New York Democrats Under Fire For Claiming Cynthia Nixon Is Soft On Anti-Semitism

Nixon, a progressive candidate for New York governor, is raising two of her children Jewish.
Cynthia Nixon speaks during New York's Democratic gubernatorial primary debate at Hofstra University last month.
Cynthia Nixon speaks during New York's Democratic gubernatorial primary debate at Hofstra University last month.

The New York Democratic Party has sent out a campaign mailer arguing that Jewish voters “can’t take a chance” on Cynthia Nixon, a progressive candidate challenging incumbent Andrew Cuomo in Thursday’s Democratic gubernatorial primary, because she can’t be trusted to stand up to anti-Semitism.

“With anti-Semitism and bigotry on the rise,” Jews shouldn’t back “inexperienced Cynthia Nixon, who won’t stand strong for our Jewish communities,” the mailer says.

The New York State Democratic Committee, as the state party is known, supports Cuomo’s bid for a third term. But the committee’s executive director disavowed the mailer following a backlash against it, including by some Jewish leaders.

The party mailer lists alleged stances Nixon has taken against the interests of the Jewish community. Nixon, the state party alleges, is “against funding yeshivas;” supportive of BDS ― the Boycott, Divestment and Sanctions movement against Israel; and “silent on the rise of anti-Semitism.” 

The other side of the mailer touts Cuomo for “standing up for the Jewish community” by providing $200 million for yeshivas, “protecting our yeshivas from attacks” and issuing an executive order requiring the state to boycott any entities that boycott Israel.

Nixon, an actress whose ex-husband is Jewish, is raising her two children from that marriage as Jews.

Like many other New York Democrats, Nixon supports greater oversight of the curricula in Orthodox Jewish schools known as yeshivas. Critics, including some within the Jewish community, maintain that the secular education provided at yeshivas is often inadequate.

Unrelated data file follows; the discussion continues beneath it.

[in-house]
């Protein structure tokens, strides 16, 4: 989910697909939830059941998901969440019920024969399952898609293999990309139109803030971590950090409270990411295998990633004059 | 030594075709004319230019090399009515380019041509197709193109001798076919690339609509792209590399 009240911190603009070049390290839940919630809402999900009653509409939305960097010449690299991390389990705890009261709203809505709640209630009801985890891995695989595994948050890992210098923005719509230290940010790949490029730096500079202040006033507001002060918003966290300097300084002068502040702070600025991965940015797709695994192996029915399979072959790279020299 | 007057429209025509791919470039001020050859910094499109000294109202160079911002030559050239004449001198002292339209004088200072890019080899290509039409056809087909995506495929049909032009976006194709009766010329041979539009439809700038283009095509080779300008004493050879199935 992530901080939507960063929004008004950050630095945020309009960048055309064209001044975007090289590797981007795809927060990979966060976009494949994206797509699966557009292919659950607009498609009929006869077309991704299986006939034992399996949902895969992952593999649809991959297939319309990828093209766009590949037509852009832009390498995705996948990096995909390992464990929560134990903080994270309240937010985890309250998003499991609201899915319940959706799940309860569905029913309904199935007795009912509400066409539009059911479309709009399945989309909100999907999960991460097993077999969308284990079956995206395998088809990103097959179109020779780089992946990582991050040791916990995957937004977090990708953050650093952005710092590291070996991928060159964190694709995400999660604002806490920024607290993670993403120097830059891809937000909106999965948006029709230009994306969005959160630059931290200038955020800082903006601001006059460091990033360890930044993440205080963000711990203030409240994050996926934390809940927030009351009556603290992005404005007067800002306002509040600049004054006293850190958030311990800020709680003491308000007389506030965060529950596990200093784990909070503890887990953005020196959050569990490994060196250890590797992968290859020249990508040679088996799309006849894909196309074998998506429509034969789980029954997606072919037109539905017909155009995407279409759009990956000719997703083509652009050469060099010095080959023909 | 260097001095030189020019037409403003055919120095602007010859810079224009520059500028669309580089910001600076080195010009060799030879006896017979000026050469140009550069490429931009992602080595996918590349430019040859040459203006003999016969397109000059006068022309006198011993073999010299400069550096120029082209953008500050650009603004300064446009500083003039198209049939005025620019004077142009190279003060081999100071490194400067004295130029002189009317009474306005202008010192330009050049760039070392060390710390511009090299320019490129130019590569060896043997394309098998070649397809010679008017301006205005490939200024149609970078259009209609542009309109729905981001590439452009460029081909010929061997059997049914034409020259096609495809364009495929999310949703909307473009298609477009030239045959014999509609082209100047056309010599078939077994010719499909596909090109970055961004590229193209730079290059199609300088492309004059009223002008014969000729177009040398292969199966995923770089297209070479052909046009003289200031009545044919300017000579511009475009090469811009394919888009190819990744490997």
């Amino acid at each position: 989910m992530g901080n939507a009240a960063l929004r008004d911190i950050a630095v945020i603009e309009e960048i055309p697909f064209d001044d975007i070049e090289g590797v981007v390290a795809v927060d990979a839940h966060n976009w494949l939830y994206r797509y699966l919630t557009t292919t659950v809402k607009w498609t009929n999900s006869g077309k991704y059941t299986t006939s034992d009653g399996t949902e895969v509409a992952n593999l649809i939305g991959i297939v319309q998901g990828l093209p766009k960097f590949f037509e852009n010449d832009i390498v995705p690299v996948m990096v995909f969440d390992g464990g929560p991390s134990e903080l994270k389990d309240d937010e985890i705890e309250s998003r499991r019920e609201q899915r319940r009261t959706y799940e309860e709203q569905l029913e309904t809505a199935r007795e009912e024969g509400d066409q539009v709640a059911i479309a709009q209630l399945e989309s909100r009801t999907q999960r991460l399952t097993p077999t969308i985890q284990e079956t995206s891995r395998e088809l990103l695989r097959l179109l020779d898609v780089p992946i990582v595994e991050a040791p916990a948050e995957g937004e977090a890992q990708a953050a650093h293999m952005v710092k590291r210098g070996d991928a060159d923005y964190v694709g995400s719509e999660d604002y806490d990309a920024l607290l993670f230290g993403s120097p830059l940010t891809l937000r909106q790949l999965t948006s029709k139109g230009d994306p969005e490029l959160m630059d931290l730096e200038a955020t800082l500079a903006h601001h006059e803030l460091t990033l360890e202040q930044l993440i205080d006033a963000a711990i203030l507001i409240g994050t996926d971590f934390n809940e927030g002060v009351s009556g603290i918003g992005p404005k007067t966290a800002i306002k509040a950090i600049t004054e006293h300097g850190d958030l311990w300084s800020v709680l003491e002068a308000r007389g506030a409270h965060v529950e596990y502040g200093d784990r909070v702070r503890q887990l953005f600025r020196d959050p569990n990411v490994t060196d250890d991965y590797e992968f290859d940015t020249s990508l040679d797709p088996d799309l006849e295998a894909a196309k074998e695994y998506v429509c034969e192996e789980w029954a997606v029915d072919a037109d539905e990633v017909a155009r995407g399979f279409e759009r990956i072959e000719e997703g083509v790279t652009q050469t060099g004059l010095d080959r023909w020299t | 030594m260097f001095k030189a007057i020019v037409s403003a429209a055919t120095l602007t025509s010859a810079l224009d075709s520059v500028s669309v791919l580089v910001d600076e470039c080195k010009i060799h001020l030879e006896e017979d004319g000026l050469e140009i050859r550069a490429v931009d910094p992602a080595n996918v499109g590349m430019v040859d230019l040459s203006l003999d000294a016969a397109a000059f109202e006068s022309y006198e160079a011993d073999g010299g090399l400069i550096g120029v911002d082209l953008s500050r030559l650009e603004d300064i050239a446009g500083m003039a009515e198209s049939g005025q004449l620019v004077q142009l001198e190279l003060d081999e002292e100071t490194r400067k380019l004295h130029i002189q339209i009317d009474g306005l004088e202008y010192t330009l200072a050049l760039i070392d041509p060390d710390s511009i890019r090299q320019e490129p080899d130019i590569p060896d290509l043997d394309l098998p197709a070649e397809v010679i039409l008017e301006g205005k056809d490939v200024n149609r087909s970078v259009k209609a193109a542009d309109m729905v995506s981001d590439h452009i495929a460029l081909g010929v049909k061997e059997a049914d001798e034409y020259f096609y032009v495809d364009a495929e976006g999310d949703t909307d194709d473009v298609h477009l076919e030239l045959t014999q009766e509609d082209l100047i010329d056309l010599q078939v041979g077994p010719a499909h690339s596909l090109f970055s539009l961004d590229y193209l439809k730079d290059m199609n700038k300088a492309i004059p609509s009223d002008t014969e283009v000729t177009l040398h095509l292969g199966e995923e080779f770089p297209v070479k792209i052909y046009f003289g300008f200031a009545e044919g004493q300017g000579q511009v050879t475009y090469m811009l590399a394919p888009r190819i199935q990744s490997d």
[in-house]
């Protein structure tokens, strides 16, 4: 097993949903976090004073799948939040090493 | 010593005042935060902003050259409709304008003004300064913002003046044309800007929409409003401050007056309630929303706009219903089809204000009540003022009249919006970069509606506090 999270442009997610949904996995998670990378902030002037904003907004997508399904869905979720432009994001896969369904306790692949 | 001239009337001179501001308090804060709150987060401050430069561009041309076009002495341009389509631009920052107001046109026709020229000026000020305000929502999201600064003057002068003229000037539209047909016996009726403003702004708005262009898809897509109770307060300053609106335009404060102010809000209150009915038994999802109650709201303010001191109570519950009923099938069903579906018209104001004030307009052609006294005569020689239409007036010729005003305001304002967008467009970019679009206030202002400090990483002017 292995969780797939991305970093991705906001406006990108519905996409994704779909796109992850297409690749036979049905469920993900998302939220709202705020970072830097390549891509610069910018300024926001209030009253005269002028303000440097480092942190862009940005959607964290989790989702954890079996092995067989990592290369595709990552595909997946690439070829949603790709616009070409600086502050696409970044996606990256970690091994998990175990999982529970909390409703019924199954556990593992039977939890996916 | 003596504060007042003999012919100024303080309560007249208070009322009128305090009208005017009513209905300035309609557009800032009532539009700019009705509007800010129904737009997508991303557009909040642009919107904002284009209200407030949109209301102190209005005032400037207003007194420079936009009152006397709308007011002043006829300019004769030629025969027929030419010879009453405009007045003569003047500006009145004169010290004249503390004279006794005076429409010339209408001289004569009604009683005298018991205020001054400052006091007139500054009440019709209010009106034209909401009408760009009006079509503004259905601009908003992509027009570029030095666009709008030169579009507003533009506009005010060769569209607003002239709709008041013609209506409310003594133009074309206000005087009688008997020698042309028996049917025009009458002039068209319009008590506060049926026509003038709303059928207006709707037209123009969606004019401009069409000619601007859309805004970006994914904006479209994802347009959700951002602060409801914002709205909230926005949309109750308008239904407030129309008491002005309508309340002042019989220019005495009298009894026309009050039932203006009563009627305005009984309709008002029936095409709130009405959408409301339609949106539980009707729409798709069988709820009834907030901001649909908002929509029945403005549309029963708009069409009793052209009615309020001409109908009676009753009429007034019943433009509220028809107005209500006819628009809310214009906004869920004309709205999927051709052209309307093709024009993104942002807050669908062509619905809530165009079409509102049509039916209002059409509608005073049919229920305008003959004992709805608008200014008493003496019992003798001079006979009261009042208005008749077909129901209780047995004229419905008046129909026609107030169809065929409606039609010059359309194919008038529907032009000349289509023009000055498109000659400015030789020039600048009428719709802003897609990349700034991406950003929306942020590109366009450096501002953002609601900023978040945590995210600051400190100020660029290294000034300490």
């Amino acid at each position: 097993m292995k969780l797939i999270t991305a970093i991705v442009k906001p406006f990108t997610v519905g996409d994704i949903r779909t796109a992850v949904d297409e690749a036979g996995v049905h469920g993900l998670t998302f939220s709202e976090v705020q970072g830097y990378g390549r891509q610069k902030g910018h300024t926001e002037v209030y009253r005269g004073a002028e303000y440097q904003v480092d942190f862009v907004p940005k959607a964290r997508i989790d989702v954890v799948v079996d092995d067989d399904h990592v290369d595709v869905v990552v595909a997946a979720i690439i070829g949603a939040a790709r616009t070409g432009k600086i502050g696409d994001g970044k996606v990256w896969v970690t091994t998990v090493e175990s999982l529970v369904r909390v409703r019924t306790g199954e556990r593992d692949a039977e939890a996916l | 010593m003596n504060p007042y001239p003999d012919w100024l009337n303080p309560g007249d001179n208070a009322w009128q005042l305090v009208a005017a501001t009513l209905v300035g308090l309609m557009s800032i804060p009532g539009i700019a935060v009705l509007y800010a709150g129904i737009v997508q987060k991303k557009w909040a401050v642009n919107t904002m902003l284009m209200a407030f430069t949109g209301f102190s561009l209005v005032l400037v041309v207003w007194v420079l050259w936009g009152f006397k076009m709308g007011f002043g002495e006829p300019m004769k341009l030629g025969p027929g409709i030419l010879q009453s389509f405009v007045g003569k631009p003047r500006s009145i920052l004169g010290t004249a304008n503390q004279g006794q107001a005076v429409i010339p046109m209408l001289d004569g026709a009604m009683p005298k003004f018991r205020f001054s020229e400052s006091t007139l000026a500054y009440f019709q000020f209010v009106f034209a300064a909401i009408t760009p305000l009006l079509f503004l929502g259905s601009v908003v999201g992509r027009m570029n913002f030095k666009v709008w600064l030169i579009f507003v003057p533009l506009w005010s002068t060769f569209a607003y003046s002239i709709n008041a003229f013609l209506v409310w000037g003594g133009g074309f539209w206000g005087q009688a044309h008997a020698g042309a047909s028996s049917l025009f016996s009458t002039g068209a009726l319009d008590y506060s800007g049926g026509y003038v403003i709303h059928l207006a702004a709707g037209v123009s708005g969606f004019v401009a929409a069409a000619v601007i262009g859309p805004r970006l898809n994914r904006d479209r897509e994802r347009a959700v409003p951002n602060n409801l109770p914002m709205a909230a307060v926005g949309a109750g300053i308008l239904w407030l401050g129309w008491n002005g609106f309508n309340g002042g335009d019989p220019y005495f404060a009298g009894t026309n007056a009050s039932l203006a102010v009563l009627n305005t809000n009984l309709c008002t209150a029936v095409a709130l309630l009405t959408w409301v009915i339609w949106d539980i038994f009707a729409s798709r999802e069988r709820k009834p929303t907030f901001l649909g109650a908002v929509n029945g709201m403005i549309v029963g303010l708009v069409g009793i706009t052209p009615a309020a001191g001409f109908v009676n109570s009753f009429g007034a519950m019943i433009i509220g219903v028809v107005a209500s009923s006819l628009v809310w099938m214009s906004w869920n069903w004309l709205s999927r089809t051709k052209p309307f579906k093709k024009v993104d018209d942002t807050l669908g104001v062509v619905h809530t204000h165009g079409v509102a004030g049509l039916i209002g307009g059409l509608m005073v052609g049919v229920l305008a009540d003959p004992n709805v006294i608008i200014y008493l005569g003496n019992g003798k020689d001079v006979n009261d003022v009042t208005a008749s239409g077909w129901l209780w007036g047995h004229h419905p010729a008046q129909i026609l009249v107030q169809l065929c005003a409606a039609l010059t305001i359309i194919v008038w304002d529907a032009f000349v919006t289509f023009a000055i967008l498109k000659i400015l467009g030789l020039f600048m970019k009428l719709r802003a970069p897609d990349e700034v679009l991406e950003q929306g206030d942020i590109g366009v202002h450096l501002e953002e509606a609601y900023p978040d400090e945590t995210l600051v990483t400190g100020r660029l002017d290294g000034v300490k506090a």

Cuomo reportedly promised Hasidic leaders in a meeting in Brooklyn earlier this month that he would not increase regulation of yeshivas.

Nixon told HuffPost on Sunday that she does not support the BDS movement and never has.

“Anti-Semitism is on the rise, not just across the country but across the globe. My children are Jewish. I fear for them,” Nixon said in an interview after delivering a speech at a Harlem church. “And to have me accused in such a blatant way of something that is so completely untrue is deeply, deeply offensive to me.”

Progressive Jewish leaders condemned the literature after it surfaced on Saturday. 

“How dare you, [New York State Democratic Committee]?!,” tweeted New York City Councilman Brad Lander, a Nixon supporter. “Smearing [Cynthia Nixon] (whose kids are being raised Jewish, BTW) as soft on anti-Semitism & lying about her position on Israel in order to fearmonger and shill for votes is a shameful dead-end for our party.”